They’ll Pay for It

I am a big fan of borders and boundaries. Everything from fences, walls (the yuger, the better), and doors; to the interpersonal ones like titles, authority, and custom/manners. Each of these indicates (roughly) what I, as an individual, can do in any given space or situation. Borders create order.

Now, this should not be overstated (when do I ever overstate anything?), there is a constant rejiggering and renegotiation when it comes to these things. Social customs which provide our interpersonal borders are constantly changing. What people found acceptable and unacceptable 50 years ago is not okay today (the mullet, however, was and will never be okay). Identity is constantly shifting and changing, just look at what political parties stood for even 10 years ago. Republicans were going full-tilt boogie for deregulation, tax cuts, and spending cuts (oh my!). Today, they are all in on the culture war. Libertarians are quite lonely so I hear.

In Britain, there are three different countries (excluding Ireland because they are a separate island) England, Scotland, and Wales. Each has their own proud history of hating one another’s guts. However, despite this, as historian C.A Bayly argues, the years between 1760 and 1860 produced a British identity. It was during this period, which the English and CO. found themselves with an ever-growing empire, that saw the long-standing regional identities that used to drive identity on the island being subsumed by a broader British identity. From the English perspective, they brought peripheral, “indigenous” groups (yeah the Scots and Welsh are pretty weird) into the fold.

It was often the case that these Welshmen or Scotsmen that embraced this new British identity most fully. In fact, it would be a Welshmen by the name of John Dee that would coin the term British Empire. For the denizens of the isle, this identity provided a sense of separation from those they conquered as the British Empire grew. What ultimately led to the creation of this British identity, as historian Philip D. Morgan, was a long series of wars between 1689 and 1815 which served as a way to artificially galvanize a British identity.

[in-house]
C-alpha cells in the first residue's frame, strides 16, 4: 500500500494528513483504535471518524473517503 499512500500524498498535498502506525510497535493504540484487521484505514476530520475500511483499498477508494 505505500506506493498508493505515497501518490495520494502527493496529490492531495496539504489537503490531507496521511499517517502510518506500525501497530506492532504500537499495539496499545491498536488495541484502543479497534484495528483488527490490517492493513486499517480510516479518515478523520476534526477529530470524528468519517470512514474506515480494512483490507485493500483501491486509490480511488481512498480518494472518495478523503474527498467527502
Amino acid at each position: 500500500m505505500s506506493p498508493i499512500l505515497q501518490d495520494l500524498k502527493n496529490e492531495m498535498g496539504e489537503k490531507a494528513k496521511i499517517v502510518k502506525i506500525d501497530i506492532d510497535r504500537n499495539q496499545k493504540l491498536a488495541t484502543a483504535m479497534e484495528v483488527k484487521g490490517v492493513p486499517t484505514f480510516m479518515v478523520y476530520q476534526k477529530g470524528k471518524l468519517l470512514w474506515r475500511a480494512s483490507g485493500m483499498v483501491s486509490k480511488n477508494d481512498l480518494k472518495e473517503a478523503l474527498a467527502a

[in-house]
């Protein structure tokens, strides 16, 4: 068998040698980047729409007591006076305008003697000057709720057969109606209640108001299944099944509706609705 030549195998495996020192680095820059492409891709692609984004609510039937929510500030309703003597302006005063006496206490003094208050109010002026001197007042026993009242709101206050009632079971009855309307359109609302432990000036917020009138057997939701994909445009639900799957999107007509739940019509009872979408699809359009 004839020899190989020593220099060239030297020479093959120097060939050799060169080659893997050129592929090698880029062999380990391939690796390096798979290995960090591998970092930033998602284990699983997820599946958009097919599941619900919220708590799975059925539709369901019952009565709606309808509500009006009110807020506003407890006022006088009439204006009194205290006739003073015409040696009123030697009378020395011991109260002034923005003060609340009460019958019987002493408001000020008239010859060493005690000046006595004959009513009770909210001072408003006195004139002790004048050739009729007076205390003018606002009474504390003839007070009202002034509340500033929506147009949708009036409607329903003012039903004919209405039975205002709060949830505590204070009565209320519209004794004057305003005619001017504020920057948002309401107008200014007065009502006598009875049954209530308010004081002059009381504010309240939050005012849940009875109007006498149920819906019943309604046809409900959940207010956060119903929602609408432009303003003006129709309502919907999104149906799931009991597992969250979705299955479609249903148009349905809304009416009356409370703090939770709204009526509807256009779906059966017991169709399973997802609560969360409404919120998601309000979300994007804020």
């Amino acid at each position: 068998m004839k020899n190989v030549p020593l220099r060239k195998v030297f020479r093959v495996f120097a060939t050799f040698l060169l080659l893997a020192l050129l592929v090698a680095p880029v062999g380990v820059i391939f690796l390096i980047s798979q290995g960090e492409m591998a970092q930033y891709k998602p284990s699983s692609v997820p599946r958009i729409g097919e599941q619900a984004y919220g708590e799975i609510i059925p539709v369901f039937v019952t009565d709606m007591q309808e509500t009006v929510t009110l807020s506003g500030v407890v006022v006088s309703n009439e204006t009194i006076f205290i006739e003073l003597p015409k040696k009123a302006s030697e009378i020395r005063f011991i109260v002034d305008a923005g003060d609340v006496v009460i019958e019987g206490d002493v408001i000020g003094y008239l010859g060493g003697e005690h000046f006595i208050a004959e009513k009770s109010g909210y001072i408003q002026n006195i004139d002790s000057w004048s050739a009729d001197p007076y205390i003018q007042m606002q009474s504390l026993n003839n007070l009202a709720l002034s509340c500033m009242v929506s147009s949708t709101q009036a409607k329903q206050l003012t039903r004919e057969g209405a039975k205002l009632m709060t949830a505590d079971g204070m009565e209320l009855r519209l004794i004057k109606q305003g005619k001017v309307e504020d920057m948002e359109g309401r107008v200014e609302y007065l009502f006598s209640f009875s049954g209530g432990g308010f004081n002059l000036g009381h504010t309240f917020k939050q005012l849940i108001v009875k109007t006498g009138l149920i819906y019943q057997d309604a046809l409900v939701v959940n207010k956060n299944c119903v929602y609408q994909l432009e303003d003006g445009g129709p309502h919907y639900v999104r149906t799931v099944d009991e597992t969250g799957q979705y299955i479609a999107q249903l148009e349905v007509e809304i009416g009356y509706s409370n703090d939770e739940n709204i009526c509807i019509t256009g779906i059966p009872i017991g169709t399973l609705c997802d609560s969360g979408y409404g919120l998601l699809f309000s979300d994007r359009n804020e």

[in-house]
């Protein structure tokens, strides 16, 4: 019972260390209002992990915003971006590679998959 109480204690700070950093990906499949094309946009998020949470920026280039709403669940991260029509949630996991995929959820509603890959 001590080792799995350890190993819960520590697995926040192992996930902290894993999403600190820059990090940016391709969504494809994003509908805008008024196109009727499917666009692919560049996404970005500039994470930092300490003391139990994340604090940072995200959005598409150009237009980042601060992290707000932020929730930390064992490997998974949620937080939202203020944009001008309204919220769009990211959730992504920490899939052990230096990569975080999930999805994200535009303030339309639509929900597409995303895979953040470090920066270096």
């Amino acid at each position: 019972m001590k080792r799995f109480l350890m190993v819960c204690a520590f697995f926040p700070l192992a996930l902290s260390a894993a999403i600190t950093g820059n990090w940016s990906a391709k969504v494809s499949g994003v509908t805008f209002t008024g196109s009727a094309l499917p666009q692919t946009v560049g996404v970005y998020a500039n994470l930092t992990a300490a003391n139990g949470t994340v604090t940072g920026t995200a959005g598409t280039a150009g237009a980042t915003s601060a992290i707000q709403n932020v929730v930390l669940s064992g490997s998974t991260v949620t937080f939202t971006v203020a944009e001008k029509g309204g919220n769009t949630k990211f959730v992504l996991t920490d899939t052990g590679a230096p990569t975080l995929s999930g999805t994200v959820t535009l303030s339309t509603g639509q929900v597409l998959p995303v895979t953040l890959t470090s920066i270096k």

Borders are not always steadfast. There are many zones where the rules of engagement are more difficult to define. These are at the frontiers of society or the marchlands. It is at these frontier zones that the rules that were once so steadfast are now not so. The frontier is obvious in a sense. Physically, they are regions where there is little central control or interference. The people on the frontier, on both sides of the frontier, are forced to learn to cope with one another’s presence in a sense. Or not.

For every instance of mixture and synthesis (think the Texican culture in the American South or Black culture or the Metis of Canada), there is a marchland where things do not come together so nicely. Examples include the Irish Pale, the Pale of settlement in Russia, or the Anglo-Scottish borderlands. In all these cases, not only is violence far more prevalent but identities, or rather the rules, are hardened in the face of an opponent. Sometimes two cultures can come into contact and shade into one another, this occurred to a certain extent after the Indo-Aryan migration/invasions of North India (ca. 1500 BC). This conquest of North India was a process of assimilation and integration between conquerors and conquered.

The same process would play out in England after the Norman invasion under William the Bastard (1066 AD). Herein, Norman French nobility would bring over Norman French styles of government to replace the old Anglo-Saxon nobility. However, within centuries these Norman nobles would assimilate with those they ruled, slowly abandoning French in favor of English.

Borders and boundaries, physical and social, are ever-shifting. They ultimately act as signals for when and where rules can be applied. Ultimately, these change and shift, because no border is truly ironclad. In areas where two different groups, cultures, or people intersect, they can either shade into one another or harden their identities. All this is why I think borders are essential. They let us know how to behave. And more importantly, how to behave when we are not on our home turf.


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